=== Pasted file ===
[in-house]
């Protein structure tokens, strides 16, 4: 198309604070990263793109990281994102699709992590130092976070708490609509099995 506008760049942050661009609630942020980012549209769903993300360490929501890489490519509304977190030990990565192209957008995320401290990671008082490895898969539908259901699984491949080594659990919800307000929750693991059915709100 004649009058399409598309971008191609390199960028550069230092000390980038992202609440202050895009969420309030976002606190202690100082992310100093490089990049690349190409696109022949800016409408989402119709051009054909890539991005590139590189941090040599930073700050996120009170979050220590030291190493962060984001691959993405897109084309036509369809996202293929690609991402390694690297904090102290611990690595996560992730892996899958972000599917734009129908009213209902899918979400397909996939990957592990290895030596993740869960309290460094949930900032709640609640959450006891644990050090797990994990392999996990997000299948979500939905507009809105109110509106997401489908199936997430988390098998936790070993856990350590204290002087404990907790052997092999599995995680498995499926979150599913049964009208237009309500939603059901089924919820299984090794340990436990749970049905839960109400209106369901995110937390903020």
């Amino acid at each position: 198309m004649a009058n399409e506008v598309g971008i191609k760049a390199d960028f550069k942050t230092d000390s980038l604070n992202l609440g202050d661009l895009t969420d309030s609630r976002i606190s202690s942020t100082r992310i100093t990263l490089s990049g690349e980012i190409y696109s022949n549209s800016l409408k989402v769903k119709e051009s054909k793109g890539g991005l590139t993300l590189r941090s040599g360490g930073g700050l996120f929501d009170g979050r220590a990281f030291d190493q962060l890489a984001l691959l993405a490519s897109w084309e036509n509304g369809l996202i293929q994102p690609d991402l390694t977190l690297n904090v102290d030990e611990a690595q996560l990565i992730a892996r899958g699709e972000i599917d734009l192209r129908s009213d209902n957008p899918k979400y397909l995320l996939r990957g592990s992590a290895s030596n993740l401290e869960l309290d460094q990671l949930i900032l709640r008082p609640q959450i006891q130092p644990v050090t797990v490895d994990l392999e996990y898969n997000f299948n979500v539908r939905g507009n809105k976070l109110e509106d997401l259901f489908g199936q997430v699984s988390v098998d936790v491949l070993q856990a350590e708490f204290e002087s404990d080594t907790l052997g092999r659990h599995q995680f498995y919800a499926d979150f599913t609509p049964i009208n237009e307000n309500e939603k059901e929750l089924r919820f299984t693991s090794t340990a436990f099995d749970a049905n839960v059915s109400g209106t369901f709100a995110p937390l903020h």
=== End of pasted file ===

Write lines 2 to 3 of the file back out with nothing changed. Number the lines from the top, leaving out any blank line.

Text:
């Protein structure tokens, strides 16, 4: 198309604070990263793109990281994102699709992590130092976070708490609509099995 506008760049942050661009609630942020980012549209769903993300360490929501890489490519509304977190030990990565192209957008995320401290990671008082490895898969539908259901699984491949080594659990919800307000929750693991059915709100 004649009058399409598309971008191609390199960028550069230092000390980038992202609440202050895009969420309030976002606190202690100082992310100093490089990049690349190409696109022949800016409408989402119709051009054909890539991005590139590189941090040599930073700050996120009170979050220590030291190493962060984001691959993405897109084309036509369809996202293929690609991402390694690297904090102290611990690595996560992730892996899958972000599917734009129908009213209902899918979400397909996939990957592990290895030596993740869960309290460094949930900032709640609640959450006891644990050090797990994990392999996990997000299948979500939905507009809105109110509106997401489908199936997430988390098998936790070993856990350590204290002087404990907790052997092999599995995680498995499926979150599913049964009208237009309500939603059901089924919820299984090794340990436990749970049905839960109400209106369901995110937390903020």
């Amino acid at each position: 198309m004649a009058n399409e506008v598309g971008i191609k760049a390199d960028f550069k942050t230092d000390s980038l604070n992202l609440g202050d661009l895009t969420d309030s609630r976002i606190s202690s942020t100082r992310i100093t990263l490089s990049g690349e980012i190409y696109s022949n549209s800016l409408k989402v769903k119709e051009s054909k793109g890539g991005l590139t993300l590189r941090s040599g360490g930073g700050l996120f929501d009170g979050r220590a990281f030291d190493q962060l890489a984001l691959l993405a490519s897109w084309e036509n509304g369809l996202i293929q994102p690609d991402l390694t977190l690297n904090v102290d030990e611990a690595q996560l990565i992730a892996r899958g699709e972000i599917d734009l192209r129908s009213d209902n957008p899918k979400y397909l995320l996939r990957g592990s992590a290895s030596n993740l401290e869960l309290d460094q990671l949930i900032l709640r008082p609640q959450i006891q130092p644990v050090t797990v490895d994990l392999e996990y898969n997000f299948n979500v539908r939905g507009n809105k976070l109110e509106d997401l259901f489908g199936q997430v699984s988390v098998d936790v491949l070993q856990a350590e708490f204290e002087s404990d080594t907790l052997g092999r659990h599995q995680f498995y919800a499926d979150f599913t609509p049964i009208n237009e307000n309500e939603k059901e929750l089924r919820f299984t693991s090794t340990a436990f099995d749970a049905n839960v059915s109400g209106t369901f709100a995110p937390l903020h």